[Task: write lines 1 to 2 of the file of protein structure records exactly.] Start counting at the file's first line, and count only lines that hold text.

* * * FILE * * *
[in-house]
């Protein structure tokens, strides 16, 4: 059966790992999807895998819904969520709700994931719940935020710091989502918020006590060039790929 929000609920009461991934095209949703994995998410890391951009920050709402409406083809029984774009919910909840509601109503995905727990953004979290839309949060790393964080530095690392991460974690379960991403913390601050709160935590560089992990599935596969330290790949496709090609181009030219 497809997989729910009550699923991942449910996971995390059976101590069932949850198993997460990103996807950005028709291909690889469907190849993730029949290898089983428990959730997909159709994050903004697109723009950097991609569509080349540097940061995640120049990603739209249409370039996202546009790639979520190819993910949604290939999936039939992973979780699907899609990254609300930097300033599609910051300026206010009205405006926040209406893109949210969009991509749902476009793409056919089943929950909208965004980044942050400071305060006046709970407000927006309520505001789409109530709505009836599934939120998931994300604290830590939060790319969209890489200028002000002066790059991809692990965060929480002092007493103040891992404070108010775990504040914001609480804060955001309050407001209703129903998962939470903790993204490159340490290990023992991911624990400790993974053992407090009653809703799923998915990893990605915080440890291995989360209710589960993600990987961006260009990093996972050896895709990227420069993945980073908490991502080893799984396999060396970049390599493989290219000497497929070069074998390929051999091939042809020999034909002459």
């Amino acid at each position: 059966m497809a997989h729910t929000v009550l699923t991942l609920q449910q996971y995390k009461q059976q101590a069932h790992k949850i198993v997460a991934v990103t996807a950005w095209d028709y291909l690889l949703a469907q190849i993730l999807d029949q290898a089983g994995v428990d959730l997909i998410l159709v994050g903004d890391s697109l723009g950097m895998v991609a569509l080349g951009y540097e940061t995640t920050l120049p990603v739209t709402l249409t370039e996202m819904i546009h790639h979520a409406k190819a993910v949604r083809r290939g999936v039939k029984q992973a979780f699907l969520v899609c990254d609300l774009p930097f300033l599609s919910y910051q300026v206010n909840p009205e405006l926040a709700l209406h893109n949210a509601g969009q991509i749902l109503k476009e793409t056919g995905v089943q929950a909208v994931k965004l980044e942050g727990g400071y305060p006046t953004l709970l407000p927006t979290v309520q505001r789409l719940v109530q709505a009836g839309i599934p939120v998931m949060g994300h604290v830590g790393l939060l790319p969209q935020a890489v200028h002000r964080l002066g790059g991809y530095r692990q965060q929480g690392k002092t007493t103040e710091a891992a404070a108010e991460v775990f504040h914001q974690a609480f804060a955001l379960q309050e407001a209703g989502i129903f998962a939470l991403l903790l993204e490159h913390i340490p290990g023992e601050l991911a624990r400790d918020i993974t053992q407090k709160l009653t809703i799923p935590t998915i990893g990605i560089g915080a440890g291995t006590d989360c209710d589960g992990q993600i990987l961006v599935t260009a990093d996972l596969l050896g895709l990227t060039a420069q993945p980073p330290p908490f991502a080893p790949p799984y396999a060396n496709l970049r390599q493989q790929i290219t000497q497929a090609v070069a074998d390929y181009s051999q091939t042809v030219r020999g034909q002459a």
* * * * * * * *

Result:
[in-house]
């Protein structure tokens, strides 16, 4: 059966790992999807895998819904969520709700994931719940935020710091989502918020006590060039790929 929000609920009461991934095209949703994995998410890391951009920050709402409406083809029984774009919910909840509601109503995905727990953004979290839309949060790393964080530095690392991460974690379960991403913390601050709160935590560089992990599935596969330290790949496709090609181009030219 497809997989729910009550699923991942449910996971995390059976101590069932949850198993997460990103996807950005028709291909690889469907190849993730029949290898089983428990959730997909159709994050903004697109723009950097991609569509080349540097940061995640120049990603739209249409370039996202546009790639979520190819993910949604290939999936039939992973979780699907899609990254609300930097300033599609910051300026206010009205405006926040209406893109949210969009991509749902476009793409056919089943929950909208965004980044942050400071305060006046709970407000927006309520505001789409109530709505009836599934939120998931994300604290830590939060790319969209890489200028002000002066790059991809692990965060929480002092007493103040891992404070108010775990504040914001609480804060955001309050407001209703129903998962939470903790993204490159340490290990023992991911624990400790993974053992407090009653809703799923998915990893990605915080440890291995989360209710589960993600990987961006260009990093996972050896895709990227420069993945980073908490991502080893799984396999060396970049390599493989290219000497497929070069074998390929051999091939042809020999034909002459």